[Panel Question #2: How can you ensure that you have the correct data in sufficient quality and quantity to carry out an AI project]
Data is the lifeblood of an AI project. In a perfect world, an algorithm would train on all the data that ever existed. However, it still would not be a perfectly trained algorithm.
This question is a hot research topic. The answer depends on several factors, such as the type of classifier, the number of weights, and the data quality. If there is insufficient quantity and quality of data, the model will not achieve the desired accuracy. If there is too much data, the model will tend to overfit and not be accurate in edge situations. This is the most problematic because these are the cases where you most want accurate recommendations.
Data labelling is critical. The industrial projects that I have seen either buy pre-labelled data or farm out data labelling to human-powered task services (Amazon, Fiverr, etc.). Both cases do not guarantee good data. With farmed-out data labelling, the probability of error is even higher.
Another issue coming to the fore is the management of data warehouses and data lakes. The new data privacy laws in Québec will give users the right to opt out of databases at any time. Data management must be systematized with governance controls, cataloguing processes and high security. The quantity of data will fluctuate over time and not always towards more. Depending on the level of security and compliance with local legislation, delegating data management to a cloud service outside Quebec may no longer be an option.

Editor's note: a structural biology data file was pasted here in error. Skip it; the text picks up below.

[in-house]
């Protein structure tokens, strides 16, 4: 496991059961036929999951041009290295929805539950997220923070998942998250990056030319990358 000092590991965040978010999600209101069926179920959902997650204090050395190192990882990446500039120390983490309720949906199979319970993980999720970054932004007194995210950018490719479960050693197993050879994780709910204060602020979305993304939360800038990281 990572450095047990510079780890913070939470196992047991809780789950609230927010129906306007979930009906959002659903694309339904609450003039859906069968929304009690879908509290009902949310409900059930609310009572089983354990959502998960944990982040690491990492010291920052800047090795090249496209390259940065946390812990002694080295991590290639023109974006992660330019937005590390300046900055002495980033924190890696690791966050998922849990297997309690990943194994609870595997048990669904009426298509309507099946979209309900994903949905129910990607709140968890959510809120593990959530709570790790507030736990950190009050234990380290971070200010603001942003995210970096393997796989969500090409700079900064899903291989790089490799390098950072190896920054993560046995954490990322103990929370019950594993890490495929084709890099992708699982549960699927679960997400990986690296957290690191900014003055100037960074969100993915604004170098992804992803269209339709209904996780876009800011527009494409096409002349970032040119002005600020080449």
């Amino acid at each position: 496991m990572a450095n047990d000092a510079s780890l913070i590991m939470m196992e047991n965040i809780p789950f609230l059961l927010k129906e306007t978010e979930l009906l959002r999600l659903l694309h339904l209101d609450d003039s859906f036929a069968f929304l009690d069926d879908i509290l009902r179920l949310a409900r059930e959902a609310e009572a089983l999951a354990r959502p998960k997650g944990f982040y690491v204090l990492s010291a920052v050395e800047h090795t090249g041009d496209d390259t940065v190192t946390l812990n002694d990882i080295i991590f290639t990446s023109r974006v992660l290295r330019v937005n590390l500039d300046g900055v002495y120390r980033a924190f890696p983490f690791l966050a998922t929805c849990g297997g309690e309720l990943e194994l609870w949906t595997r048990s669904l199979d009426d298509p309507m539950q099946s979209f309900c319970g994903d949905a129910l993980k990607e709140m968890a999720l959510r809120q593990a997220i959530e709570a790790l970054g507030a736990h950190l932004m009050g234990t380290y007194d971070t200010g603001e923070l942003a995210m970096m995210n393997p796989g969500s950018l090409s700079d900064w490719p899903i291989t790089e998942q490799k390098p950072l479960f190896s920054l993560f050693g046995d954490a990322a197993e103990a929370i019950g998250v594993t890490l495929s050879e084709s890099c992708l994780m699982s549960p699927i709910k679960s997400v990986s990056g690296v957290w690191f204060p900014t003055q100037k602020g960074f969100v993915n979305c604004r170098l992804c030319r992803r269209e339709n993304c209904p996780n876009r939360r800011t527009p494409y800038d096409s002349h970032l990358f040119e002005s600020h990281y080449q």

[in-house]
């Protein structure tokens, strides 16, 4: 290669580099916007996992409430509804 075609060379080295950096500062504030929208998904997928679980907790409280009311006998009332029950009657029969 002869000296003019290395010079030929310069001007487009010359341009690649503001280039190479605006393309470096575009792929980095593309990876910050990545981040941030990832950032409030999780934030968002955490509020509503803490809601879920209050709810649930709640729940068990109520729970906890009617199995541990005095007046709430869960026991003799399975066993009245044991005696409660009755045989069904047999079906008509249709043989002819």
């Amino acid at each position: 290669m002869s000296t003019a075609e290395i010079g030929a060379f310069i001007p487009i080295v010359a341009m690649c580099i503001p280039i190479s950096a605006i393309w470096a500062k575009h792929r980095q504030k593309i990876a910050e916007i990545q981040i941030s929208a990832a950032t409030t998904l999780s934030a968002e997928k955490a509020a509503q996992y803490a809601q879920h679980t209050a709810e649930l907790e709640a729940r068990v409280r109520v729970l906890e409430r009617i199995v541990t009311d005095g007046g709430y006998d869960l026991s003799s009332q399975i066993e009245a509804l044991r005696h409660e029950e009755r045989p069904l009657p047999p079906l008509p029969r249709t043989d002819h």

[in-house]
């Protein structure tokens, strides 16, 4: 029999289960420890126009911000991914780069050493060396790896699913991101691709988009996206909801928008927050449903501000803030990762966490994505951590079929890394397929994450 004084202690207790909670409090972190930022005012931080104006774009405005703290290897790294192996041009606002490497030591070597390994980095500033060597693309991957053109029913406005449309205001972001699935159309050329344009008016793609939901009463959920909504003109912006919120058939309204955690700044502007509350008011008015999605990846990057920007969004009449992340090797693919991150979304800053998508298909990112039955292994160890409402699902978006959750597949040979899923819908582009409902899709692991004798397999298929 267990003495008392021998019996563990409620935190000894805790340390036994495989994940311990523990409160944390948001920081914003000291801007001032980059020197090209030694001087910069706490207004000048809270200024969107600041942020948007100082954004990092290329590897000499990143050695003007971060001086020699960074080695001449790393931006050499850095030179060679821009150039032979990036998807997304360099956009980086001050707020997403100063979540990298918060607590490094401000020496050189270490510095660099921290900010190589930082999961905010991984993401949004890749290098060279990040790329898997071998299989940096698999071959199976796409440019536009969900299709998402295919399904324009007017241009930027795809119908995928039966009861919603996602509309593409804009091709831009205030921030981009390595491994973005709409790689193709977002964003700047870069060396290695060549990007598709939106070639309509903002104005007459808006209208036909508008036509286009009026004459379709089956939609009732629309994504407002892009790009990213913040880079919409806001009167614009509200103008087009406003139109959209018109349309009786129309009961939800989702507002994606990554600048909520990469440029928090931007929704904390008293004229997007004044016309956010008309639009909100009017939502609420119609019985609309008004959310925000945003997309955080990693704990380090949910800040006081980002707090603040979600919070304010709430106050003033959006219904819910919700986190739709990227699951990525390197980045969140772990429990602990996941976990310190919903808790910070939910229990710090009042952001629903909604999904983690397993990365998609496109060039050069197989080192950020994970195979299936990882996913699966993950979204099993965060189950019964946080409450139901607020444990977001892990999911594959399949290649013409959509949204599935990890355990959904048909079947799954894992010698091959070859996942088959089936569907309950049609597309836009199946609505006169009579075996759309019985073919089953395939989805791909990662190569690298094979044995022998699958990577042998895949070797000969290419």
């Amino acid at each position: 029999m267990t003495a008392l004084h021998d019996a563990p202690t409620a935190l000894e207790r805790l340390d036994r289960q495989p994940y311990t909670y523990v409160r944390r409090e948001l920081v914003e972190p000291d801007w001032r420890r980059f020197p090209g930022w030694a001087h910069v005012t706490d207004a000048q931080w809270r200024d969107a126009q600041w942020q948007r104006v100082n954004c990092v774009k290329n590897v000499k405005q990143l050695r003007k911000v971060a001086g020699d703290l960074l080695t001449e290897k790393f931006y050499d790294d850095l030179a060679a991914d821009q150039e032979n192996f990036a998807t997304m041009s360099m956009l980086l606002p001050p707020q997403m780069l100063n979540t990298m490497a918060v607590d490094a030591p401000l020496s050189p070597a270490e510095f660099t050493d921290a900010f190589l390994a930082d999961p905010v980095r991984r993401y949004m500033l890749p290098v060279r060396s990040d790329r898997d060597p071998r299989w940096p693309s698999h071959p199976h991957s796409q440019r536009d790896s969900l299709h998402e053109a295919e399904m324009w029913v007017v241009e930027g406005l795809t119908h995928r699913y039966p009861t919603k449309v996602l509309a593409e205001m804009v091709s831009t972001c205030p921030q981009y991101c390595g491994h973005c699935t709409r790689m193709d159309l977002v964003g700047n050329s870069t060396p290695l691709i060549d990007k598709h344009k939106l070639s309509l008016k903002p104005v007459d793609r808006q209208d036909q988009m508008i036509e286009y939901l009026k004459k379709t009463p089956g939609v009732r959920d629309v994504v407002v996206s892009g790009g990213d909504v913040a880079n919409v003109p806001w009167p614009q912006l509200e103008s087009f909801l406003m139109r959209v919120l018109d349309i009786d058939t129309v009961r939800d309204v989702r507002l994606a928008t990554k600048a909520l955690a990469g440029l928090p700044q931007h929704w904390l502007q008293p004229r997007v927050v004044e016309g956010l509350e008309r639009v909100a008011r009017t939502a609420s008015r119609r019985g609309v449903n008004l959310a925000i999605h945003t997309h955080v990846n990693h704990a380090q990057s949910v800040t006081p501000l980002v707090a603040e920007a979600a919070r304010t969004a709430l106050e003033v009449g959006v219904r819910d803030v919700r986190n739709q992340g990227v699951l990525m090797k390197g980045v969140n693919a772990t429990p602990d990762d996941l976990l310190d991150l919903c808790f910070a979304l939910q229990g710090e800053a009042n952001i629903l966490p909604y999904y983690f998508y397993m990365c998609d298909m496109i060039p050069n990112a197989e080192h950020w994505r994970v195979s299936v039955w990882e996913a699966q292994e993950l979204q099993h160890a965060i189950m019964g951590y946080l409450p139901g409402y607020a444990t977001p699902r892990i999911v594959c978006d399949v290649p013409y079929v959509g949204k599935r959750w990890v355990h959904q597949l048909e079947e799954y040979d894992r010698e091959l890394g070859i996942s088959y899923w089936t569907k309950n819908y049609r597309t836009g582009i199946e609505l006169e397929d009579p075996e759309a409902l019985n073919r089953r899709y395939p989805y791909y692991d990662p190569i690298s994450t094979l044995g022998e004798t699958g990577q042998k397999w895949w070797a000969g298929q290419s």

These issues impact how algorithms are defined, trained and deployed. Recommendations with imperfect, incomplete and fast-changing data carry responsibilities, liabilities and costs for industrial users. AI does not necessarily make worse decisions than humans but comes with ethical, social, cultural and political considerations that influence how the technology should be implemented.
The question is not how to have the correct data in quantity and quality. I believe the question is: should an AI solution be built? It is tempting to use the technology in the short term to compensate for the lack of personnel or to boost productivity and profitability. The best approach is to develop an operational understanding of an AI application’s suitability by building proofs of concepts, test cases and case studies.
There is so much we do not understand about AI in the real world. The proposed application’s social, political, economic and ethical impacts must be considered before deciding on a technology solution. Only where there is a demonstrated advantage should the proofing and scaling of an AI solution be considered. This will point the way towards how to collect, classify and use data to create recommendations which lead to the benefits we seek.
Tech scales, but people don’t.